Bankruptcy courts permit people, businesses, and other organizations to file for bankruptcy when they are unable to pay current bills under their current circumstances. The Bankruptcy Code is the set of laws permitting such filings.
The bankruptcy court presides over bankruptcy proceedings. The bankruptcy court appoints a trustee to review the filings and attempt to recover that which is permissible for creditors in a liquidation proceeding. If all goes as planned, a person will pull themselves out of debt and begin rebuilding his or her credit. This may be done through extinguishing current debt or restructuring in order to repay existing debt.
A Second Bankruptcy Filing
Unfortunately, sometimes economic circumstances may again take a downward turn years later. Therefore, it is important to understand the limitations on filing a second bankruptcy petition years after the first filing. If a person has already filed a bankruptcy petition, the court will not permit filing again until a certain amount of time has passed.
The court will deny a discharge in a later chapter 7 case if the debtor received a discharge under chapter 7 or chapter 11 in a case filed within eight years before the second petition is filed.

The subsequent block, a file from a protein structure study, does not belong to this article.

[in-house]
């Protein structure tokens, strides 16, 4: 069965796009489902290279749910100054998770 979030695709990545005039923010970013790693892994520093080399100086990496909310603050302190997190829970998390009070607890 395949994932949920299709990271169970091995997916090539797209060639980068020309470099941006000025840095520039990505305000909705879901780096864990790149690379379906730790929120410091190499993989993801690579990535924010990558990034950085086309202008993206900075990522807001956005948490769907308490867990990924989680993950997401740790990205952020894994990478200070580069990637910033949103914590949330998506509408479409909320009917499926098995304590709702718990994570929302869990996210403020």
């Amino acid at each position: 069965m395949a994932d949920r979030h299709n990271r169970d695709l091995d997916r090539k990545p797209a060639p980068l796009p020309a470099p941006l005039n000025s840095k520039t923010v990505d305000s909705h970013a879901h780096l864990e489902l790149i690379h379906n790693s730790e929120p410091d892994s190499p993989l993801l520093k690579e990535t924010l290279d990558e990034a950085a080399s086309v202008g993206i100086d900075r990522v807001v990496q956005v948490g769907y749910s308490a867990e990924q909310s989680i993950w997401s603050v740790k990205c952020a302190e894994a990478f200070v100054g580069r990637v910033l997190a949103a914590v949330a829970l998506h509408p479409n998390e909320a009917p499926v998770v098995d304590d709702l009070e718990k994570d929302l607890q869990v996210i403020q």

The court will also deny a chapter 7 discharge if the debtor previously received a discharge in a chapter 12 or chapter 13 case filed within six years before the date of the filing of the second case unless:
- the debtor paid all “allowed unsecured” claims in the earlier case in full, or
- the debtor made payments under the plan in the earlier case totaling at least 70 percent of the allowed unsecured claims and the debtor’s plan was proposed in good faith and the payments represented the debtor’s best effort.
A debtor is ineligible for discharge under chapter 13 if he or she received a prior discharge in a chapter 7, 11, or 12 case filed four years before the current case or in a chapter 13 case filed two years before the current case.
A Second Filing is an Important Consideration Before a First Filing
Therefore, an important consideration of any bankruptcy filing should be the effect of filing on your future ability to file. Of course, the purpose of bankruptcy is to provide an avenue under which a person or entity can either have debts extinguished and begin fresh or restructure so that existing debts can be reasonably paid. If all goes well, the person or business entity will not need to file again.
This is obviously the hope and purpose of the bankruptcy courts. However, economic circumstances of individuals and the entire United States can change drastically over the course of four to seven years. No one can foresee further economic downturn with complete accuracy. Therefore, it is important to remember the above time limitations on filing for bankruptcy a second time in making your determination about what to do now.